7. gemma says:

    So how does this work with a £3.50 T-shirt from Primark ……

  8. says:

    To begin, so everyone understand, Markup calculation is different from percentage. 50% Markup on cost is same as 100% of cost. Meanwhile, this chart is only comparing cost of good in relation to the retail price of good sold.

    As a US manufacturer, I can agreed with most of the chart with the exception of Factory Overhead, and Factory Margin.

    Assuming a factory produce 100,000 garments a month, the follow will be true:

    1-Factory Overhead is 1% of cost or $7,000 a month. (Rent, energry, fix expenses, etc.)

    2-Agent Commission is 3% of cost or $18,000 a month.

    3-Worker Labor is 2% of cost or $12,000 a month.

    4-Freight/Duties is 18% of cost or $$103,000 per month.

    5-Manufacturer Margin is 10% of cost or $58,000 per month.

    6-Materials is 65% of cost or $369,000 per month.

    7-India workers are paid $0.12 cents per hour. ($38/month working at 10 hours per day)

    8-India factory hired 10,000 workers to produce 100,000 garments in one month. (1 workers can only produce 12 garment a day working 10 hours per day.)

    9-Materials must be very cheap quality.

    10-Factory has very small overhead expense because energy cost will be a big part of the overhead total. (US has the cheapest energy cost.)

    What this chart does not illustrate is that America can’t compete with India. Labor cost alone in America will be more than the entire cost producing in India. That is telling us there is something wrong our government policies which do not encourage fair trade. Meanwhile, (if it is true or even possible) 100,000 workers working in a factory is no way can be safe, especially if it is built poorly.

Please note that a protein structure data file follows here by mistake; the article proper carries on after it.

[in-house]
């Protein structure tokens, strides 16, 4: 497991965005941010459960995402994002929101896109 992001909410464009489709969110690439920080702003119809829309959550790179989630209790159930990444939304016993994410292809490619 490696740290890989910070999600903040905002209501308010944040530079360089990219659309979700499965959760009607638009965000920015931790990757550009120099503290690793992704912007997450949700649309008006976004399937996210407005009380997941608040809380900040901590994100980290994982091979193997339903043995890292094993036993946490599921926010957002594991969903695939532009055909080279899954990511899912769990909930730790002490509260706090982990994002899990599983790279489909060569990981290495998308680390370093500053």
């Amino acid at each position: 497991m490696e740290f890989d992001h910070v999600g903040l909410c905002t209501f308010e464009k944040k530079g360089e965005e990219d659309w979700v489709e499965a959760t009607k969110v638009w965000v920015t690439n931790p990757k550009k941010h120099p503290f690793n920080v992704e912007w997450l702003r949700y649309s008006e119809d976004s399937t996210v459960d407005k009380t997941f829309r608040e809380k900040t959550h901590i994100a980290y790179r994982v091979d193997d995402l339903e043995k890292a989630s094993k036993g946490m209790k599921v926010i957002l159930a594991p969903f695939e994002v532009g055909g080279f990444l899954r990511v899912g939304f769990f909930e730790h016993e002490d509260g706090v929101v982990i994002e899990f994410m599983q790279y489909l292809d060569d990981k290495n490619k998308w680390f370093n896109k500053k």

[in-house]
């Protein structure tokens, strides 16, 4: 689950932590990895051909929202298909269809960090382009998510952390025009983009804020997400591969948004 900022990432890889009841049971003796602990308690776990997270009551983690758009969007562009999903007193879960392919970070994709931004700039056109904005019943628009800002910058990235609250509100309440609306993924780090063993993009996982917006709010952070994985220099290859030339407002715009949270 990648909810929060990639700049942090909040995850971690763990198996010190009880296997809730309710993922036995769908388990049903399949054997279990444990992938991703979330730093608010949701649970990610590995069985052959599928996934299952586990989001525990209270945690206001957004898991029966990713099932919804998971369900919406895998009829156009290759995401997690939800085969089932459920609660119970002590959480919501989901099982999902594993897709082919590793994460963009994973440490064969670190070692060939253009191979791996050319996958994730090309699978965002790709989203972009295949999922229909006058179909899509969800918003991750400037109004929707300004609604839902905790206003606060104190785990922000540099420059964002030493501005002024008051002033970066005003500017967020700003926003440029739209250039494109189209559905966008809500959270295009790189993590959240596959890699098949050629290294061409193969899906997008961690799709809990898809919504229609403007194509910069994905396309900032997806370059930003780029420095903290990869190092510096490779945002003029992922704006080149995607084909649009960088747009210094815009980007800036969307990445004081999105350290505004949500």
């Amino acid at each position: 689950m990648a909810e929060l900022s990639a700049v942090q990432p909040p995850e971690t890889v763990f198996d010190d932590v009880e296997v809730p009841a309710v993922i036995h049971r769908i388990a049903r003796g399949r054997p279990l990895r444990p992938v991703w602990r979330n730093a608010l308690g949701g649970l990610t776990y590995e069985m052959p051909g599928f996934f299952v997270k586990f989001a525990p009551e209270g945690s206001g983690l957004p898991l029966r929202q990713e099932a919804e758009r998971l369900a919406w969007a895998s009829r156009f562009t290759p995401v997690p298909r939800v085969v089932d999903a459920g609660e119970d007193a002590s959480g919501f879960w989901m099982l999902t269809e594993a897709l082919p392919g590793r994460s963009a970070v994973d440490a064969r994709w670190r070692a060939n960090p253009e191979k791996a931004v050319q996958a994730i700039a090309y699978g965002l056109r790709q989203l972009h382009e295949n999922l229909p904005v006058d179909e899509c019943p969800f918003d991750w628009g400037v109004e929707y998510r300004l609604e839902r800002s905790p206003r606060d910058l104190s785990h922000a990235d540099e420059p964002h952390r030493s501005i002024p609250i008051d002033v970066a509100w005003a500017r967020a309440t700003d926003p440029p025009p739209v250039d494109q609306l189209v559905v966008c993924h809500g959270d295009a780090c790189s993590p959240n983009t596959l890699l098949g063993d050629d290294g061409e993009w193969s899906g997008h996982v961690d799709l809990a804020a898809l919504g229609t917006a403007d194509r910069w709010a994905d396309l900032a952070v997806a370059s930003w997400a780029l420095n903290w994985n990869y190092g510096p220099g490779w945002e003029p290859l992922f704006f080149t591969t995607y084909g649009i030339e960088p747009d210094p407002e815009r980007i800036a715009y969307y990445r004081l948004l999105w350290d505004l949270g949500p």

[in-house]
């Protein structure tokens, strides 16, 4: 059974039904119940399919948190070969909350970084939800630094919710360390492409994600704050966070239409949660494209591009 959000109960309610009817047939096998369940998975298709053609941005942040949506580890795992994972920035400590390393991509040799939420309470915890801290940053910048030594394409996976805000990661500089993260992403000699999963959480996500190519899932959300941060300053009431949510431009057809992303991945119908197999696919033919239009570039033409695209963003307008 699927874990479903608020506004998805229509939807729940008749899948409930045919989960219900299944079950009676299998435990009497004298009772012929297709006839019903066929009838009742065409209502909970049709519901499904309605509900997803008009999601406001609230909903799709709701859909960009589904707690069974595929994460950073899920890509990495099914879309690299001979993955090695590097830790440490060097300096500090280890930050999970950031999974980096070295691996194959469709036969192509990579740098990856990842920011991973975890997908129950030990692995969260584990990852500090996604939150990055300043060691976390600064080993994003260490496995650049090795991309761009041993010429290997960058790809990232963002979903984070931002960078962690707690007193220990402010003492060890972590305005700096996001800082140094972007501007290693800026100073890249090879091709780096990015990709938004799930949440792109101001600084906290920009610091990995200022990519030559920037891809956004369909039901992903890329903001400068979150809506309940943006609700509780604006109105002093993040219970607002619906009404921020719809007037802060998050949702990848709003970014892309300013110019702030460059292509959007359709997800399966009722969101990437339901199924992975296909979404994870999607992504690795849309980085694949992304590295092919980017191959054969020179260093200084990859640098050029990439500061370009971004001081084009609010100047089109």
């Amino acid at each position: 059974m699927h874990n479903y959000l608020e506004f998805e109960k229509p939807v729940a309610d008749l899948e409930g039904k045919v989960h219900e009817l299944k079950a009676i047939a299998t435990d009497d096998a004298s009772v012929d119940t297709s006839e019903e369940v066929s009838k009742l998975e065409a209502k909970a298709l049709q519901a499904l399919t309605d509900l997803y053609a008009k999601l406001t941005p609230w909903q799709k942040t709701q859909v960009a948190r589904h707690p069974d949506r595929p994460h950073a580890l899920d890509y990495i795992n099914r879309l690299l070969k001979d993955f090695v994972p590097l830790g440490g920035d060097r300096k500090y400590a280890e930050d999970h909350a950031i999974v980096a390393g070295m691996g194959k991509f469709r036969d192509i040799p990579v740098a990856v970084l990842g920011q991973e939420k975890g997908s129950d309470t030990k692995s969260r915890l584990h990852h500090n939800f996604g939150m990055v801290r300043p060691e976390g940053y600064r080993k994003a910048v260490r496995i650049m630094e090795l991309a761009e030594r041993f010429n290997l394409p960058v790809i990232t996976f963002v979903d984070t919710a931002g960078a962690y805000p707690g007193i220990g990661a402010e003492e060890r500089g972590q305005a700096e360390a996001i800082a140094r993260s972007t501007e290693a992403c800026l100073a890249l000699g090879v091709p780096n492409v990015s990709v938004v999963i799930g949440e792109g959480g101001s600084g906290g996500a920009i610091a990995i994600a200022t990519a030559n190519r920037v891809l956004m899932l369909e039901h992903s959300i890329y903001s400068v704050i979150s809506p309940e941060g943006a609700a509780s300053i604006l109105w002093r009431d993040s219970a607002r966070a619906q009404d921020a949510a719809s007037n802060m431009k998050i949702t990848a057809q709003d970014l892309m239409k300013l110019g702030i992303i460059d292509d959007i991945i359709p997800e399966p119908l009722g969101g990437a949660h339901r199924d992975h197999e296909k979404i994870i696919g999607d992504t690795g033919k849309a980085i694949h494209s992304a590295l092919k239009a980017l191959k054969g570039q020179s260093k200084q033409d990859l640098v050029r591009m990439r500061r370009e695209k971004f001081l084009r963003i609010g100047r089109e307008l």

****Buyer beware, looking at the materials cost, there are some issues regarding the quality of the material. In our industry, we always say “you get what you pay for.” The numbers on this chart explain why so many people get skin allergy these days.

  9. carla says:

    some costs were left out, the designer, the patternmaker, the actual manufacturer.

  10. peterhelander says:

    GREAT INFOgrapic, but learn basic math PLEASE! On $5.67 with a markup of 60% it would be $9 not $14.00! Really. Taking $5.67 to $14 is a 147% markup.

  11. poppycock says:

    Lousy infographic.

    A low quality poloshirt ($14 is a low quality shit) can be bought for around 1.50€ materials and all. Shipping and duties would be another 0.50€ (Boat shipping 0.20€ a piece)

    This is if you buy small quantities of around 500-1000 pcs.

    Now if you’re one of the head honchos in the clothing industry and you order up to 100,000 pcs then you can cut down the price another 50%.

    H&M buys their poloshirt made and shipped for around 1,00€.

    How do I know? I buy clothing in Bangladesh, China and Thailand.

  12. capitalmind says:

    So what’s the real issue here? – That merchants can’t make a profit, that workers appear to be paid such small salaries or that the consumer expects something for nothing? Would you pay $20 for the same t-shirt? Do you think a single worker cuts fabric to patterns and hand stitches them all for 12c?

  13. jluthye says:

    Actually this calculation is CORRECT… I know it seems backwards but Markup isn’t how much more a shirt cost.. it is above the cost of the shirt. The real calculation is Markup equals Profit/Cost M = P/ C, So in this example 60% markup would really cost $14.18

    Just thought I would clear that up. I know its a little odd, but that’s how it works.

  14. brooke vlasich says:

    While I realize some elements might be missing, it’s helpful to have an infographic like this to see the actual breakdown. Having a visual is helpful to show people what your final purchase goes to.